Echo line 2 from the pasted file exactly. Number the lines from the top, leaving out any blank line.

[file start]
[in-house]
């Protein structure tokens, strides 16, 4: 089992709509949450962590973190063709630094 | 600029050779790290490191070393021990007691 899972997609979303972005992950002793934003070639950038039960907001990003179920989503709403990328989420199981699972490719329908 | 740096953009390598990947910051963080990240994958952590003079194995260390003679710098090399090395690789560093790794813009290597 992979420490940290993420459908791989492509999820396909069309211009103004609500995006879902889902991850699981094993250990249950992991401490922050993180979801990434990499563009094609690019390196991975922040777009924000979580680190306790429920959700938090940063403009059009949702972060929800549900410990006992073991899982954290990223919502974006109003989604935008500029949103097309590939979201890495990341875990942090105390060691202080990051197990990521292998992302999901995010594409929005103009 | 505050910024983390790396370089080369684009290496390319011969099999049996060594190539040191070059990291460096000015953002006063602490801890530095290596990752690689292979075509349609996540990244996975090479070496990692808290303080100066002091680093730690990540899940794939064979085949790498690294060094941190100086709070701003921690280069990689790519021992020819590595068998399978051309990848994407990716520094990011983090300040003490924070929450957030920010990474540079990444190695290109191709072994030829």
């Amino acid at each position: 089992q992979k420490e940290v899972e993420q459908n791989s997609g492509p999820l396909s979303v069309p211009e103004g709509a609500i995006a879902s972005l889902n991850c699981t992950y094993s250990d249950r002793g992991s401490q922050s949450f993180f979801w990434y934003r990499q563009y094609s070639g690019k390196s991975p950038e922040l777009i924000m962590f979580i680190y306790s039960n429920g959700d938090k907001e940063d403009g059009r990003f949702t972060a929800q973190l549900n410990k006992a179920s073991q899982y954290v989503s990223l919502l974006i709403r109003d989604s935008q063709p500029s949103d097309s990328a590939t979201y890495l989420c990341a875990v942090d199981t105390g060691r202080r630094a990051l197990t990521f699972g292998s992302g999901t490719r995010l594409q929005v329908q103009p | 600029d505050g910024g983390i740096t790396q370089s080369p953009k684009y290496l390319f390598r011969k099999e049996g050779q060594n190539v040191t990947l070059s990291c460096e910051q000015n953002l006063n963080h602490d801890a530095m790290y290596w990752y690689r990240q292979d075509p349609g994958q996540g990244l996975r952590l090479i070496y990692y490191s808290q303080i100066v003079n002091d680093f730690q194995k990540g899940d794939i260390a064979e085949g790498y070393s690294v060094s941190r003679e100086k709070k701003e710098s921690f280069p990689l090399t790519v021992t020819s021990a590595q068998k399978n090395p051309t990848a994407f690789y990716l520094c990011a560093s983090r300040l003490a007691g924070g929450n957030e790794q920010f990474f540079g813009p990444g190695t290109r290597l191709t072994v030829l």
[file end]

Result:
């Protein structure tokens, strides 16, 4: 089992709509949450962590973190063709630094 | 600029050779790290490191070393021990007691 899972997609979303972005992950002793934003070639950038039960907001990003179920989503709403990328989420199981699972490719329908 | 740096953009390598990947910051963080990240994958952590003079194995260390003679710098090399090395690789560093790794813009290597 992979420490940290993420459908791989492509999820396909069309211009103004609500995006879902889902991850699981094993250990249950992991401490922050993180979801990434990499563009094609690019390196991975922040777009924000979580680190306790429920959700938090940063403009059009949702972060929800549900410990006992073991899982954290990223919502974006109003989604935008500029949103097309590939979201890495990341875990942090105390060691202080990051197990990521292998992302999901995010594409929005103009 | 505050910024983390790396370089080369684009290496390319011969099999049996060594190539040191070059990291460096000015953002006063602490801890530095290596990752690689292979075509349609996540990244996975090479070496990692808290303080100066002091680093730690990540899940794939064979085949790498690294060094941190100086709070701003921690280069990689790519021992020819590595068998399978051309990848994407990716520094990011983090300040003490924070929450957030920010990474540079990444190695290109191709072994030829």